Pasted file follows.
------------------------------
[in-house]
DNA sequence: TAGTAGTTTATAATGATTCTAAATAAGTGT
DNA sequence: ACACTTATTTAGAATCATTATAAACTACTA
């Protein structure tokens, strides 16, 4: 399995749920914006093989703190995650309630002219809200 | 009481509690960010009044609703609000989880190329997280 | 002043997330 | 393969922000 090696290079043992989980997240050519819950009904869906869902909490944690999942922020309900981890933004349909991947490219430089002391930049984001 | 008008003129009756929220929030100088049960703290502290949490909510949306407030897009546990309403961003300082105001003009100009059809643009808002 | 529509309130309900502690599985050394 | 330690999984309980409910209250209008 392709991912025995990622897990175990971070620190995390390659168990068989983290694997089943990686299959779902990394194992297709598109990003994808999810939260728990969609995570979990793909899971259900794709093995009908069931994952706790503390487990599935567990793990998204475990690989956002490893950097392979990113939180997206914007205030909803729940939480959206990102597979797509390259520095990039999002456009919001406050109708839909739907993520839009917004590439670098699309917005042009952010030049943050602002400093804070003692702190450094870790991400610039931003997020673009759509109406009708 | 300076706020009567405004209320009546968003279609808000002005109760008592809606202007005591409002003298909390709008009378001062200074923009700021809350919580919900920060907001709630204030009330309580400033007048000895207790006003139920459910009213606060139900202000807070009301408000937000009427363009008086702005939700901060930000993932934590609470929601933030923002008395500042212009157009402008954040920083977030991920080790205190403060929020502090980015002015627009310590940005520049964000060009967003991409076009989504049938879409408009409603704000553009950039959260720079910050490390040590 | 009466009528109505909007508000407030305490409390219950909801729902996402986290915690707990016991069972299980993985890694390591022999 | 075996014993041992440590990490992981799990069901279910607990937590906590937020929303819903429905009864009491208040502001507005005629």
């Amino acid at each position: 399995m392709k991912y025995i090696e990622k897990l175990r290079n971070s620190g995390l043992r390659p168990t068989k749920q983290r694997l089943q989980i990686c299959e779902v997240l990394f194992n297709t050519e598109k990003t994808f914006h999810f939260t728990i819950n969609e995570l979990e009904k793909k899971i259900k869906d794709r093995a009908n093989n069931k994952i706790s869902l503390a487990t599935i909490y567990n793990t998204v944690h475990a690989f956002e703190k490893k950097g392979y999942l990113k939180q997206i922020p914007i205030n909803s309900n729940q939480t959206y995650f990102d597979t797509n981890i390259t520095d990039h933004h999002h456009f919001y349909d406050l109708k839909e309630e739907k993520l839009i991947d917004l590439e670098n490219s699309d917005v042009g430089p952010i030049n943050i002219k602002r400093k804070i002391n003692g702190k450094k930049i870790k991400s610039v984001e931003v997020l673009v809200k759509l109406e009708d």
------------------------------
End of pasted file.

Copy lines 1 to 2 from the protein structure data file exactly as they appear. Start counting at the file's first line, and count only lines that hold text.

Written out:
[in-house]
DNA sequence: TAGTAGTTTATAATGATTCTAAATAAGTGT